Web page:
SNAPSHOT: Blast outside Tehran likely caused by Israeli cyberattack

SNAPSHOT: Blast outside tehran likely caused by israeli cyberattack


  • A report in the English language Arab News on Sunday (28 June) quoted a US-based security expert as attributing a large explosion that struck just outside Tehran last week to an Israeli cyberattack.
  • Israeli media has also speculated that the blast was caused by a cyberattack or sabotage.
  • The explosion occurred in the early morning hours of Friday, 26 June at the Khojir military site in the Parchin defence industries area in the Alborz Mountains, some 20km east of downtown Tehran.
  • The facility was used for weapons manufacturing. Many Western analysts believe the site consists of a vast underground tunnel complex for testing and producing artillery rockets and ballistic and cruise missiles. The site has also been linked to Iran's nuclear project.
  • The Iranian Defense Ministry said the blast was caused by an explosion in an industrial gas tank in a civilian area of Parchin. Defense Ministry spokesman Davood Abdi blamed the blast on a leaking gas and said there were no casualties.
  • Satellite photos of the site showed hundreds of meters of charred and blackened scrubland and suggests the explosion hit a facility for the Shahid Bakeri Industrial Group, which makes solid-propellant rockets.


  • The incident comes amid an ongoing cyberwar between Iran and Israel, with an uptick in reported cyberattacks occurring in recent months.
  • On 24 April, Iran targeted Israeli water systems with a malware attack that temporarily afflicted but caused no substantial damage to central Israel’s water and sewage facilities in the city of Sharon.
  • Israel responded with a cyberattack on Iran’s busiest hub for maritime trade, the Shahid Rajaei Port near the Strait of Hormuz, on 10 May. The attack reportedly crippled the port and created kilometres-long line-ups of vehicles and vessels stuck in the harbour.
  • On 21 May, thousands of Israeli websites, some belonging to large companies, were defaced to show an anti-Israeli message and with malicious code seeking permission to access visitors' webcams. The attackers allegedly exploited a WordPress plug-in weakness used by the defaced websites, which were hosted by uPress. The attack was claimed by a group called Hackers_of_Saviour, which emerged on Facebook in April. Though there is no evidence to suggest the attack was orchestrated by Iranian nation state operators, some reports suggested the hackers were Iranian nationals and noted the presence of Iranian flags and symbols during the attack.
  • As tensions between Iran on one side and Israel and the US on the other continue to grow, the threat of additional cyberattacks will continue. Iran in particular will probably focus on cyberattacks in retaliation for what appears to be an increase in Israel Defense Forces (IDF) attacks on Iranian interests in Syria. Indeed, probable Israeli airstrikes hit Iran-backed militia positions in eastern Syria on 27 and 28 June, killing 15 fighters. Israeli strikes are aimed at keeping pressure on Iran and degrading the capabilities of the Islamic Revolutionary Guard Corps (IRGC) and its proxies, including by targeting convoys carrying weapons and new military technology to Lebanon-based Hezbollah.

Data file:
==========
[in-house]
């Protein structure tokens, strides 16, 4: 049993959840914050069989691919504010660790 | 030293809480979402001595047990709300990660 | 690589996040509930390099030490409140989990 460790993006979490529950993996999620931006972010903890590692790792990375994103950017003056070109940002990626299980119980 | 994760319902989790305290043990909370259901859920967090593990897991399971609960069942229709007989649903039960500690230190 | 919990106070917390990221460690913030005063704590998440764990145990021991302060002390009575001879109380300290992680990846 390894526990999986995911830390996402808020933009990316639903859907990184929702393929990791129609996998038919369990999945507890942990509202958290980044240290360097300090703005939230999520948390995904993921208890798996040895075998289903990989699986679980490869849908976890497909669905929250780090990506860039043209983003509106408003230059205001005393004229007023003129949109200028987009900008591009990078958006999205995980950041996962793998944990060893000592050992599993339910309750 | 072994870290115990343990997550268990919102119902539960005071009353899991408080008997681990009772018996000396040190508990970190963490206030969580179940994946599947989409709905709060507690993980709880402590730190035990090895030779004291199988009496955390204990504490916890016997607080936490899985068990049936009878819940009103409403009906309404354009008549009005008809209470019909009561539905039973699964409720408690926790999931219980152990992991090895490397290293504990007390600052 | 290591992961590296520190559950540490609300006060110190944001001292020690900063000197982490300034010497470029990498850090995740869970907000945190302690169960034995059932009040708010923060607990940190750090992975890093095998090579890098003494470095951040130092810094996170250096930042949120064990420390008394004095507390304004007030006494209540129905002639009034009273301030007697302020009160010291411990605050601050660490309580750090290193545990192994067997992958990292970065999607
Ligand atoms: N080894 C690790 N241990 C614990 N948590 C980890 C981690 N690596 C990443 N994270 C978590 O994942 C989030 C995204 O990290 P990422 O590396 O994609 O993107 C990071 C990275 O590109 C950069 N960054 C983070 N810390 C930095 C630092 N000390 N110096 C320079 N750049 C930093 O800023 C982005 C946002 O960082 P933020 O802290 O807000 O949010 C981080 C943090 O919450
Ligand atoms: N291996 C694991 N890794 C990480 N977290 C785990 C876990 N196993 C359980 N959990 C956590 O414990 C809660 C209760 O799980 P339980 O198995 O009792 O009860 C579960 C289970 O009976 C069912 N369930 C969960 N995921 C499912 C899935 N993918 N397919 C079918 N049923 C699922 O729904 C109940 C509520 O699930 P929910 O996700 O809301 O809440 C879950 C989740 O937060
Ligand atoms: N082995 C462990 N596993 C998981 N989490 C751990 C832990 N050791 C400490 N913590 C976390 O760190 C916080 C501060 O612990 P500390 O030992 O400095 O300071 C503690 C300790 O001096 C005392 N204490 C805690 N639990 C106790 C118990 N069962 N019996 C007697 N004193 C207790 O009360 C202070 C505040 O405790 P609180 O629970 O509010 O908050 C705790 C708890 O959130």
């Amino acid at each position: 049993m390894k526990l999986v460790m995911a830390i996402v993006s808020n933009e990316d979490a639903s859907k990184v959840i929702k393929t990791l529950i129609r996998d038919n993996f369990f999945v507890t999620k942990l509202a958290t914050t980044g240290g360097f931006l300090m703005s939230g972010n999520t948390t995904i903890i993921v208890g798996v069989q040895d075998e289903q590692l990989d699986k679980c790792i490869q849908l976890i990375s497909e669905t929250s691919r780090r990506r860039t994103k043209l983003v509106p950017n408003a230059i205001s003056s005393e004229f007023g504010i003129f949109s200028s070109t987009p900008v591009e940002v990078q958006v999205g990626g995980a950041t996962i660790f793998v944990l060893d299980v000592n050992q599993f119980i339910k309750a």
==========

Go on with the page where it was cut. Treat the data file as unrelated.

• It is highly likely that Iran or its proxies will retaliate for these latest airstrikes as well as the alleged Israeli cyberattack on 26 June. With Iran’s naval and military capabilities inferior to those of the United States and Israel, the cyber domain is an attractive option where the playing field is considerably more level for Iran’s asymmetric warfare efforts.
  • Iran’s cyber capabilities are considered more rudimentary than countries with the most sophisticated capabilities, such as China, Russia, the US, the UK, and Israel. Nonetheless, Tehran is likely to be more successful in waging a cyberattack than a conventional military attack.


  • It is likely that additional cyberattacks involving Iran, Israel and the US will occur in the coming one to three-month period amid the ongoing geopolitical tensions.
  • Cyberattacks aimed at causing damage to infrastructure are highly probable; thus far, such attacks that have been attributed to Iran have not caused significant or irreversible damage.
  • The 26 June attack that allegedly caused a blast in Tehran highlights the potential for infrastructural damage to occur during such attacks.
  • Other attacks that Iran might pursue include those for espionage reasons to get a competitive advantage, including gaining insight into different technologies or military capacities. Iran has also been linked to fake news websites that spread misinformation and disinformation about their targets, primarily in the Middle East and Asia, aimed at advancing Tehran’s ideological and geopolitical interests.
  • Companies should regularly review existing cybersecurity measures and assess their threat profile in light of the growing risk. Use active and updated security products and do not allow unconfirmed or suspicious websites access to cameras. Use reputable data centres for storing data, including website data, that offer protection against similar incidents.